As an example, a typical 8 inch reflector or dobsonian that has a focal ratio of f/6 is 48 inches in focal length, or 1219 mm (approx). For that scope's focal length, a 40mm would then yield 30 magnification power (approx), a 25 mm would yield a 49 magnification power (approx), and a 12mm would yield a bit more than double of that, or 102 magnification power, and so forth. As you can see, most usually select eyepieces that yield a step of say twice the amount of magnification for each eyepiece size step (or reduction) would give you a nice step or tier in magnification to see various objects for your scope.
Now, once you have your initial eyepiece sizes planned out for your scope, then some other factors and options you need to think of:
Do you wear glasses? If so, then look for long “Eye Relief” eyepieces (15mm or more), especially with high magnification eyepieces. This will save on eye-strain, and having to push your eye right into the eyepiece, sometimes to the point of bumping the telescope off the target. The downside, these may take a bit of adjustment to get use too.
If you do any study of eyepieces, you will find there are all kind of "designs", such as Kellners, Orthoscopic, Plossls, Naglers, etc.. If you are just getting started, the Plossl design is the most popular now for starter scopes, but the eye relief varies with the focal length, and is very short with the 12mm or less..
Wide-field eyepieces are becoming more popular and affordable. This can enhance the view, if your telescope works with it. Low cost eyepieces are usually around 40 degrees in their (apparent) field of view (or FOV), mid cost eyepieces are now moving up and providing 50 to 60 degrees, and then it goes beyond that with eyepieces that have cost that are exponential too. For most, 40 to 60 degrees of FOV are just fine. Again, be sure to listen to David Fullers "The Basics of Telescopes" video on the eyepiece's Apparent Field of View (AFOV) and its relationship to the "Telescopic Field of View" (TFOV).
There are Par-Focal types of eye-pieces. Normally, when you change an eyepiece out for another in your focuser, you have to re-adjust the focus. Par-focals are designed so that you don't have to adjust the focus, saving you time, and for some, a bit of nuisance (who get tired of re-focusing). But you will pay more for this feature,
Then there are specialty eyepieces that are made just for specific object study, such as Planetary, in which case many consider one or two eyepieces from TMBs, which are considered to have set standard in this department. If you are "focused" at a specific type of sky object to view or study, then research an eyepiece that fits your field of study.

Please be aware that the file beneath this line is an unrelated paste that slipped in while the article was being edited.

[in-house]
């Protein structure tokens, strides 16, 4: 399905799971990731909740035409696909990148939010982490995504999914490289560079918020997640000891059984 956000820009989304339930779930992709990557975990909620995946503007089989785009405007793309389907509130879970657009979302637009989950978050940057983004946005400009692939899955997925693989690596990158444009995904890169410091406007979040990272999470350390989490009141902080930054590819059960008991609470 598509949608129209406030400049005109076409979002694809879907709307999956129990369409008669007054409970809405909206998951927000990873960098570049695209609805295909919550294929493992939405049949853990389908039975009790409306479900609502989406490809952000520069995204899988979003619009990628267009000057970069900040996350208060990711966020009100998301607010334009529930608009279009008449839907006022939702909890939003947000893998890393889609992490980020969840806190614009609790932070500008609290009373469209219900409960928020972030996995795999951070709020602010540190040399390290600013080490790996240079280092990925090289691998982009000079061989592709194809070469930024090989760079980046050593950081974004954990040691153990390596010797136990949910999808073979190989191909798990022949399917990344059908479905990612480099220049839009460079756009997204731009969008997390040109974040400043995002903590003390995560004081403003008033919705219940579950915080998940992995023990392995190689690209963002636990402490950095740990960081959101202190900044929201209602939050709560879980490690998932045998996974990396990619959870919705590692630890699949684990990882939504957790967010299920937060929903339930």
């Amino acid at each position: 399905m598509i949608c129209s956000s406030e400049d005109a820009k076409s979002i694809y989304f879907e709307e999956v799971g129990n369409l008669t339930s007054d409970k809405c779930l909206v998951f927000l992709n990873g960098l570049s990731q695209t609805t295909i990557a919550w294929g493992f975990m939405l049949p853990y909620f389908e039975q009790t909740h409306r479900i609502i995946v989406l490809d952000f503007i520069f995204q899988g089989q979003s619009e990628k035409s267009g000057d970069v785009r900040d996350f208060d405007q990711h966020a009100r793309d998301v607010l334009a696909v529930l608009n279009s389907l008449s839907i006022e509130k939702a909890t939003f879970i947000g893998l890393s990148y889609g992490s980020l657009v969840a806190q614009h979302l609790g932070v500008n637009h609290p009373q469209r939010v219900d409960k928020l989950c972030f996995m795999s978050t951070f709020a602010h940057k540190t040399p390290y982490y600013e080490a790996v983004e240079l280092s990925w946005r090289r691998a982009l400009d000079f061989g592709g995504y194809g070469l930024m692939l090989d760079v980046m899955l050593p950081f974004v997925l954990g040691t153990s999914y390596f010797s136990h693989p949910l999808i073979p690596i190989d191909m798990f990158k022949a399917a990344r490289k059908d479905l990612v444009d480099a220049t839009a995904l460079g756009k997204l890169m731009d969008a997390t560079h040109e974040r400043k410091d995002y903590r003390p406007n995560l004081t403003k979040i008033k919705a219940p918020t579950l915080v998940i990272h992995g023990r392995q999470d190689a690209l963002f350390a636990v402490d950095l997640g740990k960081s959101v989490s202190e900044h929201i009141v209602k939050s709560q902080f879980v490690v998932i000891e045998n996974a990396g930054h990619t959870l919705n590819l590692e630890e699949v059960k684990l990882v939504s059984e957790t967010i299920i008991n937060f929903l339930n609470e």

And when shopping, you will find that manufacturers have "series" of different types of eyepieces. After years of use, some scopes owners prefer to have just one of these series/type (design) eyepieces alone.
To bottom line it, it is recommended to start slow in acquiring and spending on eyepieces. Take your time, as you get to know your telescope, you need to know your eyepieces too. So, get just a few first, say 3 of them, to try them out first.
In addition, it is highly recommended to attend a local star party, before purchasing more eyepieces. There you ask and see what other scope owners are using and take a look thru their eyepieces, and if you know the person, you could ask if he could put his eyepiece in your telescope for you to see what effect that eyepiece will have. Most other amateur astronomers want to share the view and will usually help you out. You don't know till you try and try on different objects. This is something over time you will get the hang of and figure out what works for you.
There are many more aspects that would be of benefit to know here. So, give yourself some time for study on this (other) investment. Remember, this is a hobby where you learn something as you are having fun. More articles and videos with greater depth of discussion can be found everywhere on this subject: from books, to magazines, and all over the internet. In addition to David Fuller's videos, Orion's resource center has both articles and in the videos on the subject; search thru their index. Wikipedia is always there. And from a quick hunt on the web, you can find several amateur astronomers who have done a great job in covering the topic, usually with text and photos: one such page we found is by Robin Wilkey and his Robin's Eyepiece Guide (Page) that is currently on the Swindon (England) Astronomy club page ["well done" Robin].
Another accessory for an accessory. A Barlow can double the magnification of a given, matching size, eyepiece. Sooooo, yes, you can save some money here on the number of eyepieces in your box by having a Barlow (accessory) that will double the magnification of a given eyepiece, and basically eliminating the need for an eyepiece of that "magnification" step.
Most Barlows provide 2 or more times of an increase in magnification (noted as 2X or 3X, typically), and they come in the same barrel sizes as eyepieces.
Again, shop around and look'n'see first on these. Most scope owners usually end up picking and keeping one of these in their "bag of tricks".